The Order Grows
The first general chapter of all Friars Minor was held at Assisi in 1217. The Order was organized more systematically (there were by that time a great number of friars in the Order and they were spread all across the country) and missions were also sent abroad, e.g. to Spain, France and Germany.
In 1218 Francis did further missionary work in Italy – with great success. Example: after Francis had preached at Camara (a village near Assisi), the whole congregation was so moved by his sermon that everyone presented themselves in order to be admitted to his Order. Based upon this and other similar requests, Francis devised his Third Order, as it is now called, of the Brothers and Sisters of Penance, which was for those who could not leave their home or vocations in order to enter either the First Order of Friars Minor or the Second Order of Poor Ladies.
At the general chapter in 1219 it was decided that Francis and his foremost friars would travel in order to “evangelize the infidels”. Francis travelled to the battlefields of the Crusaders and the Saracens, and was present at the siege and taking of the city of Damietta.
It is believed that, sickened by the senseless slaughter and brutality that marked the taking of the city, Francis went on to visit the Holy Places of Palestine (it is said that it is because of these visits that the friars are viewed as guardians of many of these Holy Places).
When Francis returned from abroad, he found that certain changes had been brought about in his absence:
- Two of his vicars, Matthew of Narni and Gregory of Naples, had held a general chapter in order to introduce more innovations and a more rigid framework for the Order.
- Cardinal Ugolino had introduced a written rule for the women’s convents that was similar to the Benedictine model.
- John of Capella (one of Francis’ first companions) had assembled a large number oflepers in order to form them into a new religious order, and was on his way to Rome in order to seek approval.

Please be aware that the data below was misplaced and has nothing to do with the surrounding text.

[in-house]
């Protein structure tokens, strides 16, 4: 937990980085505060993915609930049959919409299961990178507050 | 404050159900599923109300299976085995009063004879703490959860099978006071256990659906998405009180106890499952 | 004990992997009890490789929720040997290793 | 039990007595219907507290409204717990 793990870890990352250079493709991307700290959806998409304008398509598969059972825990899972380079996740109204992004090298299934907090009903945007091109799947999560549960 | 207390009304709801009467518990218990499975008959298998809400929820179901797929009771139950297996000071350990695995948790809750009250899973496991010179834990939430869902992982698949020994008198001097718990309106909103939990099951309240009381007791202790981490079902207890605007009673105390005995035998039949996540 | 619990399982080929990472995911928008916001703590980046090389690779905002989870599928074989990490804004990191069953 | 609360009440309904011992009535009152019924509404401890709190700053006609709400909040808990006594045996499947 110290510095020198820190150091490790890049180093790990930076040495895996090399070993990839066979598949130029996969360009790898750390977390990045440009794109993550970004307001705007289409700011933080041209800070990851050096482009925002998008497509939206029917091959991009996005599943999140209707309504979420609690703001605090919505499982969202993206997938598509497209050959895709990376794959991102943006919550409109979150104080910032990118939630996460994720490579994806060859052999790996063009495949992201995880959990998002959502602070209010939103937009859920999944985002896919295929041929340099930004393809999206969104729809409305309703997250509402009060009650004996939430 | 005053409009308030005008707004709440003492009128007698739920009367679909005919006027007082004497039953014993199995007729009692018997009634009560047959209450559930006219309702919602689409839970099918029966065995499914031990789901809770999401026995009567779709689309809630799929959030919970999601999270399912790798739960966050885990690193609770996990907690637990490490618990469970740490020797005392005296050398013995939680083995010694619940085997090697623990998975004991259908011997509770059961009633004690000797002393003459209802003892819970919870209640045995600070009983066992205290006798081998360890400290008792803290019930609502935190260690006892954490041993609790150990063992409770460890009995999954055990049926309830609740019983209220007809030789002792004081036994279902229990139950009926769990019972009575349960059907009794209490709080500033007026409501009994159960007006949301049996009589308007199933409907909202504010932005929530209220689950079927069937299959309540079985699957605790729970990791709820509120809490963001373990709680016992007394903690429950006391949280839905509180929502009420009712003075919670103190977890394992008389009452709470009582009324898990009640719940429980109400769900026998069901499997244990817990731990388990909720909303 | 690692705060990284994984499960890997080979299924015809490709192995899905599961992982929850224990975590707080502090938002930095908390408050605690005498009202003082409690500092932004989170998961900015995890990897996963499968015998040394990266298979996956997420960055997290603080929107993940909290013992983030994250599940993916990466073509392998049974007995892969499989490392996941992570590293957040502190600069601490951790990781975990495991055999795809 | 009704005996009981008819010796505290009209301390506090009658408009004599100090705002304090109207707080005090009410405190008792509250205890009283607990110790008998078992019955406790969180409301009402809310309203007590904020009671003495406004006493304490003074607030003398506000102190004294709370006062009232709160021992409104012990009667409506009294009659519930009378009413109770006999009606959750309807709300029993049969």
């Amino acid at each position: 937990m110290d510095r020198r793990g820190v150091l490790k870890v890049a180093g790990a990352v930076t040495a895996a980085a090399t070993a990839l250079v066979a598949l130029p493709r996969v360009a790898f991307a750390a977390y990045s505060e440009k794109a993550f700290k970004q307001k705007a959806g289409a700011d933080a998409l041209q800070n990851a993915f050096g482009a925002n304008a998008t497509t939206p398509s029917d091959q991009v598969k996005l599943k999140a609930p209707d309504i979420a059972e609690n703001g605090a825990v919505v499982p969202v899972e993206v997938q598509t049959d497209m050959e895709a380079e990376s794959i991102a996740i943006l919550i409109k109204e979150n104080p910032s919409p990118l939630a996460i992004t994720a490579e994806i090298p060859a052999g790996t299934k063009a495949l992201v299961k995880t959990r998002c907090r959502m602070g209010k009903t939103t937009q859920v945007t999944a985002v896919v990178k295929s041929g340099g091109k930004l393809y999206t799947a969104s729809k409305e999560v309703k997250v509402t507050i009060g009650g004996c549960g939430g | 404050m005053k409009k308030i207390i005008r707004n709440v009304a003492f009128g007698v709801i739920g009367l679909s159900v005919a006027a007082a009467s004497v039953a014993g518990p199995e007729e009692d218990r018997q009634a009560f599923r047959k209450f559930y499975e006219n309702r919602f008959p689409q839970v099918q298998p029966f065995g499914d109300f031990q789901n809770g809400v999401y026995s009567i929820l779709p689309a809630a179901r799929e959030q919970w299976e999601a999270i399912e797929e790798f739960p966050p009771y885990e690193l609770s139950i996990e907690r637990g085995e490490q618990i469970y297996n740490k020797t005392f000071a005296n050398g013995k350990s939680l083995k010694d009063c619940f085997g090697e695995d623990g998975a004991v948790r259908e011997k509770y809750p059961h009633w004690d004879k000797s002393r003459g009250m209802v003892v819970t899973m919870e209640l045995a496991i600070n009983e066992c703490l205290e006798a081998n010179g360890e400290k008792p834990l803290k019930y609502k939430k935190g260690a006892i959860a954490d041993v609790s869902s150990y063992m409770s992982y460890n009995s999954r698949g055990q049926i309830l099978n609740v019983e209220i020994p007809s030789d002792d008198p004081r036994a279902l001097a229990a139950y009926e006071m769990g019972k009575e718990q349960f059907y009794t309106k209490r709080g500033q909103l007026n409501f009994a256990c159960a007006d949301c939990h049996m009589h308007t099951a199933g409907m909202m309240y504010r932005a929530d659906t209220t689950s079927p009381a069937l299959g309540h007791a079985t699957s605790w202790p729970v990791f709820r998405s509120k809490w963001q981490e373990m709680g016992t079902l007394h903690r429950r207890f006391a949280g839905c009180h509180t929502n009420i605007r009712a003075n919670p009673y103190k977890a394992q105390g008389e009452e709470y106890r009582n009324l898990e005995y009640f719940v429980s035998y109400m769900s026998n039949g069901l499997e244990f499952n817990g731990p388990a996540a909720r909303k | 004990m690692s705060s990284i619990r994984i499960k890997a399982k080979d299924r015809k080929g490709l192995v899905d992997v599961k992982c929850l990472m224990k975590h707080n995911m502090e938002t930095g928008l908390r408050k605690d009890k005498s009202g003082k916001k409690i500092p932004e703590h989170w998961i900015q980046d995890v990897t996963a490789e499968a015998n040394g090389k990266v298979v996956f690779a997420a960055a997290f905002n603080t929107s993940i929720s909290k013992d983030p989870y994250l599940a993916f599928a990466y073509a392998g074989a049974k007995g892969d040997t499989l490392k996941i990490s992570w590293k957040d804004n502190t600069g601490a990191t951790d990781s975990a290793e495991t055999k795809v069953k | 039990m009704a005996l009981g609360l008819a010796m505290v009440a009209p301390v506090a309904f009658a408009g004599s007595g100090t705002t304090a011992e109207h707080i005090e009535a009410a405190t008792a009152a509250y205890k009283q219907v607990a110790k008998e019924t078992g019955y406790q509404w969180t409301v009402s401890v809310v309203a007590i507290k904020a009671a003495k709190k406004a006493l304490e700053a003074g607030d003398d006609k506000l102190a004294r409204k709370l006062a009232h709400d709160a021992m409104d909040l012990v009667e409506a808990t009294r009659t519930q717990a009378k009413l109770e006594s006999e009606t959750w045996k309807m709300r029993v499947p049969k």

- In Bologna the brothers were now housed in a fine new monastery. Francis refused to enter it, for he believed that his fundamental idea was being betrayed.
Due to these various crises (all resolved), Francis became less confident (he was ready to blame himself for everything that went wrong) and realized that some measure of change was needed (e.g. systematic supervision and regulations were necessary). At the chapter meeting of 1220 (known as the Chapter of Mats) he resigned his position as minister general, and in 1221 he offered his draft for a revised rule (and yet, also an appeal to preserve the old life of poverty and love). This document was too imprecise, however (a rule was needed for all Franciscans to follow, even those who had never seen Francis), and, after a number of retreats and revisions, Francis provided his newly revised rule. It was solemnly approved by Honorius III in 1223, and is the one still professed by the First Order of St. Francis. It is based on the three vows of obedience, poverty and chastity.
During Christmas of 1223, the saint had the idea of celebrating the Nativity in a new way – by reproducing the church in Bethlehem – Francis was thus the first person to arrange for the Christmas Manger Scene!
In 1224, Francis and three companions went to the mountain of La Verna (in order to fast in preparation for Michaelmas). It was during this time that Francis received the stigmata. Brother Leo, who witnessed his wounds, described that saint’s right side as bearing an open wound which looked as if made by a lance, while through his hands and feet were black nails of flesh, the points of which were bent backward.